Another thing we learned from the Gallup study is that men are more likely to own stocks than women. While 56% of women said that they had money invested in the stock market, 60% of men said the same. 

Although there is still a difference between the sexes when it comes to stock ownership in the US, it’s narrowing compared to data from 2001 to 2008, when 59% of women and 65% of men were invested in stocks.

Final Thoughts

These statistics show that the stock market is becoming more and more accessible to the average American, and there are many great platforms for those who want to get started with investing

With social media playing a big role in investment decisions, it’s easier than ever for people to start their investing journey. And as we can see from the data, the percentage of Americans who own stock is increasing each year.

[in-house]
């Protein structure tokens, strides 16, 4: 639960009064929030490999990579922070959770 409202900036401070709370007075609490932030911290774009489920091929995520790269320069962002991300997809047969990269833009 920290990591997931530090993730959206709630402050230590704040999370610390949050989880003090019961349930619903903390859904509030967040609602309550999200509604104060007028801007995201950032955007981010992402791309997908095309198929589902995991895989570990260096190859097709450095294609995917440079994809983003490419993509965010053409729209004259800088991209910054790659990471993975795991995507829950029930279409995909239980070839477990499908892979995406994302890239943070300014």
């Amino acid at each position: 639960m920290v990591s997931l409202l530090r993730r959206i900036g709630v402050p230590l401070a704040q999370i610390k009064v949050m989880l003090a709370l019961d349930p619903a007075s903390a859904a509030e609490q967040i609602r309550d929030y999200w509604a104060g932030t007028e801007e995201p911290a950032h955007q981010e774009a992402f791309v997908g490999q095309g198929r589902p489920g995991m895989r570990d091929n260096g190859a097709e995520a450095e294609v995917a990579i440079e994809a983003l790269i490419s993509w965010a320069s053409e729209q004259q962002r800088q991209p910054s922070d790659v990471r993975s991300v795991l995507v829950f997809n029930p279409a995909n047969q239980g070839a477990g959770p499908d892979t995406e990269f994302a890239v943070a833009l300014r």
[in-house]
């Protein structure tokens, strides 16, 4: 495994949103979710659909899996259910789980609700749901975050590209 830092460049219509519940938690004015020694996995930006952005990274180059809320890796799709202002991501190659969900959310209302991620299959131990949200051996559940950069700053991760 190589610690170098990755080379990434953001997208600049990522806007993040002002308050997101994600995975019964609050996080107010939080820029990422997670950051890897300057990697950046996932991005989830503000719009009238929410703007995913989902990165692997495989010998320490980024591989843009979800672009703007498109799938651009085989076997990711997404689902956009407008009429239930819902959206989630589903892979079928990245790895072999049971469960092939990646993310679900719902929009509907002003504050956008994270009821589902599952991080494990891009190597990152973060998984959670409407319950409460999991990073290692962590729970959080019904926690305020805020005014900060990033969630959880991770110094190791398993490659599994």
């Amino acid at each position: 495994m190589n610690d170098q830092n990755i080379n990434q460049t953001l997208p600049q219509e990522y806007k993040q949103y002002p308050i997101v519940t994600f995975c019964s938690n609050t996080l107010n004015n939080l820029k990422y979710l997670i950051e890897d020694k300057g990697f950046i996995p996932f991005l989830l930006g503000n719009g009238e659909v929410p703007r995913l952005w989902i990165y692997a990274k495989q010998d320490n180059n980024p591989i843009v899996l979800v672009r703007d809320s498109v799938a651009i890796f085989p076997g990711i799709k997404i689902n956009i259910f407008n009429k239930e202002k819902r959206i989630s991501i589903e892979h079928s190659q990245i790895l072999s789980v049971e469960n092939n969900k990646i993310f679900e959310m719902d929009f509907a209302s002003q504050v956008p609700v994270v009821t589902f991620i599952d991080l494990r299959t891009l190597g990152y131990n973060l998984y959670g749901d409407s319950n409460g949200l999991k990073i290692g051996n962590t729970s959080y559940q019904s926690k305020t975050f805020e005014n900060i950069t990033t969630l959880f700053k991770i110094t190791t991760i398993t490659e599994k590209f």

There are still some barriers to overcome, however. For example, lower-income families are less likely to be invested in the stock market than upper-middle-income families, and women are still less likely to own stocks than men.

But overall, it’s encouraging to see that more and more people are taking an interest in the stock market. And with the proper education and guidance, anyone can start investing in stocks.


Which country invests most in the stock market?


When it comes to the stock market participation rate, the US is the clear leader, followed by Japan, the United Kingdom, and China. With the NYSE and the Nasdaq, the two largest stock exchanges in the world, the US has been a major player in the global market for many years.